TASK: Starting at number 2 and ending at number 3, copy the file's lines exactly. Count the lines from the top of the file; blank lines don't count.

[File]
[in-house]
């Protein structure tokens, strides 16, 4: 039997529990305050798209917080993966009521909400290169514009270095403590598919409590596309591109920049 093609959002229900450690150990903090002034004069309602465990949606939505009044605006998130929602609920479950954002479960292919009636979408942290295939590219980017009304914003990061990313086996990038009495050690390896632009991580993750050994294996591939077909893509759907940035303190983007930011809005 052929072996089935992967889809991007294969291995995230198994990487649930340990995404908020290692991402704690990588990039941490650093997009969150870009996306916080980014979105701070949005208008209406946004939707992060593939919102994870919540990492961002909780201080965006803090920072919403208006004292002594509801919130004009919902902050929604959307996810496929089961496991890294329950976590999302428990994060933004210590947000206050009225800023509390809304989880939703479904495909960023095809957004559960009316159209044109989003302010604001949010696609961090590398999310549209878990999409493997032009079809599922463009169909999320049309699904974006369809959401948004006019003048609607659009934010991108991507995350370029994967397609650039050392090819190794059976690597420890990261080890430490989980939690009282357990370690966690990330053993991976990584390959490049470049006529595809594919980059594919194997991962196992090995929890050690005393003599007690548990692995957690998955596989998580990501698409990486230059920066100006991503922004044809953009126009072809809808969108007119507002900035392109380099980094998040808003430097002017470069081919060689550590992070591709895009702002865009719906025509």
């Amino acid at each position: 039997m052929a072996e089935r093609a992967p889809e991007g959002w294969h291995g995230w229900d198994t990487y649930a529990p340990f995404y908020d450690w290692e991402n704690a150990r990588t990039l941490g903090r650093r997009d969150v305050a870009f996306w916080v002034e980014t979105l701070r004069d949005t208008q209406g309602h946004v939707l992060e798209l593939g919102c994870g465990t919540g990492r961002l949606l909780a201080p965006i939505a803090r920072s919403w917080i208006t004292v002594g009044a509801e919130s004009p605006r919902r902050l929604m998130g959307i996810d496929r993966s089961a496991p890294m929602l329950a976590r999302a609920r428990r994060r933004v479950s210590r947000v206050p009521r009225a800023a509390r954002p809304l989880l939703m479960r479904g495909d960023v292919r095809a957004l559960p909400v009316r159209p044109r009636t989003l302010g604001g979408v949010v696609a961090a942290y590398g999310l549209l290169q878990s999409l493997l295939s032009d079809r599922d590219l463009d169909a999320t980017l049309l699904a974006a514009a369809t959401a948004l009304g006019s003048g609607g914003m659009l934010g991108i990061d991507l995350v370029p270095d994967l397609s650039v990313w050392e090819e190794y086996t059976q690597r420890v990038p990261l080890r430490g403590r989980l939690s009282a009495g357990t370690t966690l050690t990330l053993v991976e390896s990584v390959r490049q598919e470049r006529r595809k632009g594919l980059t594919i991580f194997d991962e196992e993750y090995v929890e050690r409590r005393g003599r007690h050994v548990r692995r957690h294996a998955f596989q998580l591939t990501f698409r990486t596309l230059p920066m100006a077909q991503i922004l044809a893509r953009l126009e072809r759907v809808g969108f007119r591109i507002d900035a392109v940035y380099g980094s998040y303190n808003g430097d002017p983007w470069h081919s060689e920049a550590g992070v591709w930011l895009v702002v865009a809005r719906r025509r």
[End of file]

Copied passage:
């Protein structure tokens, strides 16, 4: 039997529990305050798209917080993966009521909400290169514009270095403590598919409590596309591109920049 093609959002229900450690150990903090002034004069309602465990949606939505009044605006998130929602609920479950954002479960292919009636979408942290295939590219980017009304914003990061990313086996990038009495050690390896632009991580993750050994294996591939077909893509759907940035303190983007930011809005 052929072996089935992967889809991007294969291995995230198994990487649930340990995404908020290692991402704690990588990039941490650093997009969150870009996306916080980014979105701070949005208008209406946004939707992060593939919102994870919540990492961002909780201080965006803090920072919403208006004292002594509801919130004009919902902050929604959307996810496929089961496991890294329950976590999302428990994060933004210590947000206050009225800023509390809304989880939703479904495909960023095809957004559960009316159209044109989003302010604001949010696609961090590398999310549209878990999409493997032009079809599922463009169909999320049309699904974006369809959401948004006019003048609607659009934010991108991507995350370029994967397609650039050392090819190794059976690597420890990261080890430490989980939690009282357990370690966690990330053993991976990584390959490049470049006529595809594919980059594919194997991962196992090995929890050690005393003599007690548990692995957690998955596989998580990501698409990486230059920066100006991503922004044809953009126009072809809808969108007119507002900035392109380099980094998040808003430097002017470069081919060689550590992070591709895009702002865009719906025509």
């Amino acid at each position: 039997m052929a072996e089935r093609a992967p889809e991007g959002w294969h291995g995230w229900d198994t990487y649930a529990p340990f995404y908020d450690w290692e991402n704690a150990r990588t990039l941490g903090r650093r997009d969150v305050a870009f996306w916080v002034e980014t979105l701070r004069d949005t208008q209406g309602h946004v939707l992060e798209l593939g919102c994870g465990t919540g990492r961002l949606l909780a201080p965006i939505a803090r920072s919403w917080i208006t004292v002594g009044a509801e919130s004009p605006r919902r902050l929604m998130g959307i996810d496929r993966s089961a496991p890294m929602l329950a976590r999302a609920r428990r994060r933004v479950s210590r947000v206050p009521r009225a800023a509390r954002p809304l989880l939703m479960r479904g495909d960023v292919r095809a957004l559960p909400v009316r159209p044109r009636t989003l302010g604001g979408v949010v696609a961090a942290y590398g999310l549209l290169q878990s999409l493997l295939s032009d079809r599922d590219l463009d169909a999320t980017l049309l699904a974006a514009a369809t959401a948004l009304g006019s003048g609607g914003m659009l934010g991108i990061d991507l995350v370029p270095d994967l397609s650039v990313w050392e090819e190794y086996t059976q690597r420890v990038p990261l080890r430490g403590r989980l939690s009282a009495g357990t370690t966690l050690t990330l053993v991976e390896s990584v390959r490049q598919e470049r006529r595809k632009g594919l980059t594919i991580f194997d991962e196992e993750y090995v929890e050690r409590r005393g003599r007690h050994v548990r692995r957690h294996a998955f596989q998580l591939t990501f698409r990486t596309l230059p920066m100006a077909q991503i922004l044809a893509r953009l126009e072809r759907v809808g969108f007119r591109i507002d900035a392109v940035y380099g980094s998040y303190n808003g430097d002017p983007w470069h081919s060689e920049a550590g992070v591709w930011l895009v702002v865009a809005r719906r025509r």